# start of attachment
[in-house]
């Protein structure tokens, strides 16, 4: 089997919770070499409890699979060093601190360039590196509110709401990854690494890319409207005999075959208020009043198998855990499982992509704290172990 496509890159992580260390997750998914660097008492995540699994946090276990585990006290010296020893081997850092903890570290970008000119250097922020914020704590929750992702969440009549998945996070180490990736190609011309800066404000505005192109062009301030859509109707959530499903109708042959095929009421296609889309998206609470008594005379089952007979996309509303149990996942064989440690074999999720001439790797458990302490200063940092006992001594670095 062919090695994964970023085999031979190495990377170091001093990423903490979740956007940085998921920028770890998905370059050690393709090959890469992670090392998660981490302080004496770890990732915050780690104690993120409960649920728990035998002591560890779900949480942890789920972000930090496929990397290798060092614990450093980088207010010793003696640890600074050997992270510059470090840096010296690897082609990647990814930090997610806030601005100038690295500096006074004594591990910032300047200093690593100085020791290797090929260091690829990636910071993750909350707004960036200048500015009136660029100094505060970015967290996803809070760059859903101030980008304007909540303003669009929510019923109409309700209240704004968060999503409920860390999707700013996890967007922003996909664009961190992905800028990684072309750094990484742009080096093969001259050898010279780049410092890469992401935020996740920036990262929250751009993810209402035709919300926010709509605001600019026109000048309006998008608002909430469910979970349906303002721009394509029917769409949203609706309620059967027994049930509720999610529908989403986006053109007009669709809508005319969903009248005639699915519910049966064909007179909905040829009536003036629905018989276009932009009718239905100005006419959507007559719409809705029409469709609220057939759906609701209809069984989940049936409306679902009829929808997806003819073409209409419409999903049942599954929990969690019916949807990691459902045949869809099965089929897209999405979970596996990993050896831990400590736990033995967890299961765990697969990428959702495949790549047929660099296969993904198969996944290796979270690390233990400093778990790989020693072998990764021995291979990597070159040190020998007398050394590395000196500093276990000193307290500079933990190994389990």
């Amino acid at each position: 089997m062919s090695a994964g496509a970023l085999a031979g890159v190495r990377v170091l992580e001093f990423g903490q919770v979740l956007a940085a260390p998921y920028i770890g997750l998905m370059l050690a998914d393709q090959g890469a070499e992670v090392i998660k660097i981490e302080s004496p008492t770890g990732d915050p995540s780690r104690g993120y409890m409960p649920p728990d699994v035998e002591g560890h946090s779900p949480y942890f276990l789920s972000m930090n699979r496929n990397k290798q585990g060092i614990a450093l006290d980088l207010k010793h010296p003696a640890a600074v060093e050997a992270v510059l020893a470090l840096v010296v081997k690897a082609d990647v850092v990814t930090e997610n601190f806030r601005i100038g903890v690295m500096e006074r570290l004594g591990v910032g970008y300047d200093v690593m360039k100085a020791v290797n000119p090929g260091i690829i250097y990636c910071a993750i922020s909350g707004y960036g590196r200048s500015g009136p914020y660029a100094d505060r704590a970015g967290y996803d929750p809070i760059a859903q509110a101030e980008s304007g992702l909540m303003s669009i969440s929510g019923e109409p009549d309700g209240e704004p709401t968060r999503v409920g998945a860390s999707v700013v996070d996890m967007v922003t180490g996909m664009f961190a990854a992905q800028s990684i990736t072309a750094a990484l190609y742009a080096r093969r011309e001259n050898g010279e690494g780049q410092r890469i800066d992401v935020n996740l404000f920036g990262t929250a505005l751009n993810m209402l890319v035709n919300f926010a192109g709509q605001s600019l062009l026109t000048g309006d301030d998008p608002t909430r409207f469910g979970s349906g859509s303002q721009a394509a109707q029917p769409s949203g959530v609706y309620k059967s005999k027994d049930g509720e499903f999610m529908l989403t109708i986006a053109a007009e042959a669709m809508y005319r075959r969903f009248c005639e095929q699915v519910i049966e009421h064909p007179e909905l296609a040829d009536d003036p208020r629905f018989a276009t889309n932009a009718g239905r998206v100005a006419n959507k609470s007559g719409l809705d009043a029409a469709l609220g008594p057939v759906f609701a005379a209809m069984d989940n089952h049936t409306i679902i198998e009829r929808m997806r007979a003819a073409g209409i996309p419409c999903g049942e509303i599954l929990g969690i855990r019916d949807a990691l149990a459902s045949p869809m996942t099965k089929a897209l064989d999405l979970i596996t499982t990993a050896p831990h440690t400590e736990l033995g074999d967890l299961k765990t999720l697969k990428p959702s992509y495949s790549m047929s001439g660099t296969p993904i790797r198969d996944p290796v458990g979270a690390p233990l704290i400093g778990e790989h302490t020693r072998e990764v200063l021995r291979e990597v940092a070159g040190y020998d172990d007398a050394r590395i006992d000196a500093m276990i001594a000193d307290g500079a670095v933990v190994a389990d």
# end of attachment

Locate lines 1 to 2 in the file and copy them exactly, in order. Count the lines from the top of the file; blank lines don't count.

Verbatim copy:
[in-house]
């Protein structure tokens, strides 16, 4: 089997919770070499409890699979060093601190360039590196509110709401990854690494890319409207005999075959208020009043198998855990499982992509704290172990 496509890159992580260390997750998914660097008492995540699994946090276990585990006290010296020893081997850092903890570290970008000119250097922020914020704590929750992702969440009549998945996070180490990736190609011309800066404000505005192109062009301030859509109707959530499903109708042959095929009421296609889309998206609470008594005379089952007979996309509303149990996942064989440690074999999720001439790797458990302490200063940092006992001594670095 062919090695994964970023085999031979190495990377170091001093990423903490979740956007940085998921920028770890998905370059050690393709090959890469992670090392998660981490302080004496770890990732915050780690104690993120409960649920728990035998002591560890779900949480942890789920972000930090496929990397290798060092614990450093980088207010010793003696640890600074050997992270510059470090840096010296690897082609990647990814930090997610806030601005100038690295500096006074004594591990910032300047200093690593100085020791290797090929260091690829990636910071993750909350707004960036200048500015009136660029100094505060970015967290996803809070760059859903101030980008304007909540303003669009929510019923109409309700209240704004968060999503409920860390999707700013996890967007922003996909664009961190992905800028990684072309750094990484742009080096093969001259050898010279780049410092890469992401935020996740920036990262929250751009993810209402035709919300926010709509605001600019026109000048309006998008608002909430469910979970349906303002721009394509029917769409949203609706309620059967027994049930509720999610529908989403986006053109007009669709809508005319969903009248005639699915519910049966064909007179909905040829009536003036629905018989276009932009009718239905100005006419959507007559719409809705029409469709609220057939759906609701209809069984989940049936409306679902009829929808997806003819073409209409419409999903049942599954929990969690019916949807990691459902045949869809099965089929897209999405979970596996990993050896831990400590736990033995967890299961765990697969990428959702495949790549047929660099296969993904198969996944290796979270690390233990400093778990790989020693072998990764021995291979990597070159040190020998007398050394590395000196500093276990000193307290500079933990190994389990």